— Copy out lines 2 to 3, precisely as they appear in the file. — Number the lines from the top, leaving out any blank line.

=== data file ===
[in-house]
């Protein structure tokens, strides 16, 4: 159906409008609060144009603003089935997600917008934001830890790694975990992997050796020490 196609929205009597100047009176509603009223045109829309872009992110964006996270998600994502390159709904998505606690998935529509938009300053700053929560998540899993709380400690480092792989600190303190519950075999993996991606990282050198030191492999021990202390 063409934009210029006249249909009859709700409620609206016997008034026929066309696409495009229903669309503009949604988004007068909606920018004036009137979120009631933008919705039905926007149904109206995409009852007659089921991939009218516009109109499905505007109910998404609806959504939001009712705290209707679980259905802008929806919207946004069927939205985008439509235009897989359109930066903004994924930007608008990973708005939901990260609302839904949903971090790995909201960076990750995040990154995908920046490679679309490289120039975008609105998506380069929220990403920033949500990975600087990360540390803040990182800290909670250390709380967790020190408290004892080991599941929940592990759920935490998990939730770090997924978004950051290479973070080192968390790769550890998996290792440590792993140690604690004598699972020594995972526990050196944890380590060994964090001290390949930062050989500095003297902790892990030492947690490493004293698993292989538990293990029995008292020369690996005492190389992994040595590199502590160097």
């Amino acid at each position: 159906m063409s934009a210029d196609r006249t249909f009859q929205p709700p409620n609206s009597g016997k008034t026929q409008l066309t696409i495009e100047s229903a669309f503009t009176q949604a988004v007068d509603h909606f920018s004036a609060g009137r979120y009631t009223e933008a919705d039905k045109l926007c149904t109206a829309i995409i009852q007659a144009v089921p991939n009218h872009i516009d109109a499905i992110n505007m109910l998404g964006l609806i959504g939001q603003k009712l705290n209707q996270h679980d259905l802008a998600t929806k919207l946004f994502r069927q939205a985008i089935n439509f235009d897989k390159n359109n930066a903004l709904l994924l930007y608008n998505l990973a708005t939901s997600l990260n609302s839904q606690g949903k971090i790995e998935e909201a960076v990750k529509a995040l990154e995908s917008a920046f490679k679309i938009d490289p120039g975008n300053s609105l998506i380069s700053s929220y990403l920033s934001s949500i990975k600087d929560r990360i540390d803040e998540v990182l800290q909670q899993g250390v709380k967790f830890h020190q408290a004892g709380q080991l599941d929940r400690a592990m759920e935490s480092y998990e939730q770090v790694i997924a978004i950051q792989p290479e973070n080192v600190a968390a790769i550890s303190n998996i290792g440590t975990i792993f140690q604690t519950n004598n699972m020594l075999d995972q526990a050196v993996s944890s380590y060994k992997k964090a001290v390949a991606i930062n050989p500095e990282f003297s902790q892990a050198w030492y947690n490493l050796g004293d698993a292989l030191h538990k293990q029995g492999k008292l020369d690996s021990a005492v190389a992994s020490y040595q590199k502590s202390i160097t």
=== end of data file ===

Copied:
């Protein structure tokens, strides 16, 4: 159906409008609060144009603003089935997600917008934001830890790694975990992997050796020490 196609929205009597100047009176509603009223045109829309872009992110964006996270998600994502390159709904998505606690998935529509938009300053700053929560998540899993709380400690480092792989600190303190519950075999993996991606990282050198030191492999021990202390 063409934009210029006249249909009859709700409620609206016997008034026929066309696409495009229903669309503009949604988004007068909606920018004036009137979120009631933008919705039905926007149904109206995409009852007659089921991939009218516009109109499905505007109910998404609806959504939001009712705290209707679980259905802008929806919207946004069927939205985008439509235009897989359109930066903004994924930007608008990973708005939901990260609302839904949903971090790995909201960076990750995040990154995908920046490679679309490289120039975008609105998506380069929220990403920033949500990975600087990360540390803040990182800290909670250390709380967790020190408290004892080991599941929940592990759920935490998990939730770090997924978004950051290479973070080192968390790769550890998996290792440590792993140690604690004598699972020594995972526990050196944890380590060994964090001290390949930062050989500095003297902790892990030492947690490493004293698993292989538990293990029995008292020369690996005492190389992994040595590199502590160097």
């Amino acid at each position: 159906m063409s934009a210029d196609r006249t249909f009859q929205p709700p409620n609206s009597g016997k008034t026929q409008l066309t696409i495009e100047s229903a669309f503009t009176q949604a988004v007068d509603h909606f920018s004036a609060g009137r979120y009631t009223e933008a919705d039905k045109l926007c149904t109206a829309i995409i009852q007659a144009v089921p991939n009218h872009i516009d109109a499905i992110n505007m109910l998404g964006l609806i959504g939001q603003k009712l705290n209707q996270h679980d259905l802008a998600t929806k919207l946004f994502r069927q939205a985008i089935n439509f235009d897989k390159n359109n930066a903004l709904l994924l930007y608008n998505l990973a708005t939901s997600l990260n609302s839904q606690g949903k971090i790995e998935e909201a960076v990750k529509a995040l990154e995908s917008a920046f490679k679309i938009d490289p120039g975008n300053s609105l998506i380069s700053s929220y990403l920033s934001s949500i990975k600087d929560r990360i540390d803040e998540v990182l800290q909670q899993g250390v709380k967790f830890h020190q408290a004892g709380q080991l599941d929940r400690a592990m759920e935490s480092y998990e939730q770090v790694i997924a978004i950051q792989p290479e973070n080192v600190a968390a790769i550890s303190n998996i290792g440590t975990i792993f140690q604690t519950n004598n699972m020594l075999d995972q526990a050196v993996s944890s380590y060994k992997k964090a001290v390949a991606i930062n050989p500095e990282f003297s902790q892990a050198w030492y947690n490493l050796g004293d698993a292989l030191h538990k293990q029995g492999k008292l020369d690996s021990a005492v190389a992994s020490y040595q590199k502590s202390i160097t």